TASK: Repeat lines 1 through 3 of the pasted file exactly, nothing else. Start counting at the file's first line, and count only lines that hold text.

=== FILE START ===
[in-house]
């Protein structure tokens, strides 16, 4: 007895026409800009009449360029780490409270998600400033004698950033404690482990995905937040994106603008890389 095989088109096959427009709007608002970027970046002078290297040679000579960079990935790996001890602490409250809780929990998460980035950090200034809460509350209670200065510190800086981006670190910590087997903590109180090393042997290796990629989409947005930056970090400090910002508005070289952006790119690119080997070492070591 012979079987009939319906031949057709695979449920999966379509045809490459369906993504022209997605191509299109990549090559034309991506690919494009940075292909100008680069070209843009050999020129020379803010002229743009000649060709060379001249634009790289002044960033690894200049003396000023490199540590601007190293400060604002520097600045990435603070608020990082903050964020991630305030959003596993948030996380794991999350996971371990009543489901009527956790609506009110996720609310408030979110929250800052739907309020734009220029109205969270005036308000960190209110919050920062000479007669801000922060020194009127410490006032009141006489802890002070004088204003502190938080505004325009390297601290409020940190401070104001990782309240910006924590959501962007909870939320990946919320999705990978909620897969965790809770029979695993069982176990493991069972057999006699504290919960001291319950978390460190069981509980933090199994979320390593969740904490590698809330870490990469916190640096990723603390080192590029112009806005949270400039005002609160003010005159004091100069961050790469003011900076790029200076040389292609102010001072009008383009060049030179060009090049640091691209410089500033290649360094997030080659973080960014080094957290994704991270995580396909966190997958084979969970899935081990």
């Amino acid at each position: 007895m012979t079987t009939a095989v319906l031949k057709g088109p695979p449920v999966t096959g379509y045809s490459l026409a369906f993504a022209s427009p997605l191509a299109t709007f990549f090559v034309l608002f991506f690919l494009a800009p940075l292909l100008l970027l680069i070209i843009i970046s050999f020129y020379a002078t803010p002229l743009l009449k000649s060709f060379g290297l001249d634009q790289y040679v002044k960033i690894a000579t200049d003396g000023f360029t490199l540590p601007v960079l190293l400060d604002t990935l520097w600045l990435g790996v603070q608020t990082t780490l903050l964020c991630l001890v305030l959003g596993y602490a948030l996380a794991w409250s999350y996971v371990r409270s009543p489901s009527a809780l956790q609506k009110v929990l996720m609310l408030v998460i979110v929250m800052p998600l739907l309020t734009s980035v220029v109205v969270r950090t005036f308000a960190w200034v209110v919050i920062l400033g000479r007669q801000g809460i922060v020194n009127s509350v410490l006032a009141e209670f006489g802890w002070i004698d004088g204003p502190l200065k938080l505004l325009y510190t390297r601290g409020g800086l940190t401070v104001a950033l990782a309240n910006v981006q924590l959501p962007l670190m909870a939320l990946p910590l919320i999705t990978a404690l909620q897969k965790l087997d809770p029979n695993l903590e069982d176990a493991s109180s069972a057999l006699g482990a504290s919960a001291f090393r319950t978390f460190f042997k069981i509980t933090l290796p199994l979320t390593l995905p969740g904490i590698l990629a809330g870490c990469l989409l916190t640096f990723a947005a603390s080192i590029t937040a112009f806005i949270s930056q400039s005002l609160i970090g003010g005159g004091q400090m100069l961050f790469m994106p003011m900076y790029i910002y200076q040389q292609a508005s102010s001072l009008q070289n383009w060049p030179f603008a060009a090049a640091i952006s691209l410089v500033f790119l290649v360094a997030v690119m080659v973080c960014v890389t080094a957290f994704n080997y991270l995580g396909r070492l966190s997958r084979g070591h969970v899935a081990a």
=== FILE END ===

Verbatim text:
[in-house]
């Protein structure tokens, strides 16, 4: 007895026409800009009449360029780490409270998600400033004698950033404690482990995905937040994106603008890389 095989088109096959427009709007608002970027970046002078290297040679000579960079990935790996001890602490409250809780929990998460980035950090200034809460509350209670200065510190800086981006670190910590087997903590109180090393042997290796990629989409947005930056970090400090910002508005070289952006790119690119080997070492070591 012979079987009939319906031949057709695979449920999966379509045809490459369906993504022209997605191509299109990549090559034309991506690919494009940075292909100008680069070209843009050999020129020379803010002229743009000649060709060379001249634009790289002044960033690894200049003396000023490199540590601007190293400060604002520097600045990435603070608020990082903050964020991630305030959003596993948030996380794991999350996971371990009543489901009527956790609506009110996720609310408030979110929250800052739907309020734009220029109205969270005036308000960190209110919050920062000479007669801000922060020194009127410490006032009141006489802890002070004088204003502190938080505004325009390297601290409020940190401070104001990782309240910006924590959501962007909870939320990946919320999705990978909620897969965790809770029979695993069982176990493991069972057999006699504290919960001291319950978390460190069981509980933090199994979320390593969740904490590698809330870490990469916190640096990723603390080192590029112009806005949270400039005002609160003010005159004091100069961050790469003011900076790029200076040389292609102010001072009008383009060049030179060009090049640091691209410089500033290649360094997030080659973080960014080094957290994704991270995580396909966190997958084979969970899935081990």
């Amino acid at each position: 007895m012979t079987t009939a095989v319906l031949k057709g088109p695979p449920v999966t096959g379509y045809s490459l026409a369906f993504a022209s427009p997605l191509a299109t709007f990549f090559v034309l608002f991506f690919l494009a800009p940075l292909l100008l970027l680069i070209i843009i970046s050999f020129y020379a002078t803010p002229l743009l009449k000649s060709f060379g290297l001249d634009q790289y040679v002044k960033i690894a000579t200049d003396g000023f360029t490199l540590p601007v960079l190293l400060d604002t990935l520097w600045l990435g790996v603070q608020t990082t780490l903050l964020c991630l001890v305030l959003g596993y602490a948030l996380a794991w409250s999350y996971v371990r409270s009543p489901s009527a809780l956790q609506k009110v929990l996720m609310l408030v998460i979110v929250m800052p998600l739907l309020t734009s980035v220029v109205v969270r950090t005036f308000a960190w200034v209110v919050i920062l400033g000479r007669q801000g809460i922060v020194n009127s509350v410490l006032a009141e209670f006489g802890w002070i004698d004088g204003p502190l200065k938080l505004l325009y510190t390297r601290g409020g800086l940190t401070v104001a950033l990782a309240n910006v981006q924590l959501p962007l670190m909870a939320l990946p910590l919320i999705t990978a404690l909620q897969k965790l087997d809770p029979n695993l903590e069982d176990a493991s109180s069972a057999l006699g482990a504290s919960a001291f090393r319950t978390f460190f042997k069981i509980t933090l290796p199994l979320t390593l995905p969740g904490i590698l990629a809330g870490c990469l989409l916190t640096f990723a947005a603390s080192i590029t937040a112009f806005i949270s930056q400039s005002l609160i970090g003010g005159g004091q400090m100069l961050f790469m994106p003011m900076y790029i910002y200076q040389q292609a508005s102010s001072l009008q070289n383009w060049p030179f603008a060009a090049a640091i952006s691209l410089v500033f790119l290649v360094a997030v690119m080659v973080c960014v890389t080094a957290f994704n080997y991270l995580g396909r070492l966190s997958r084979g070591h969970v899935a081990a």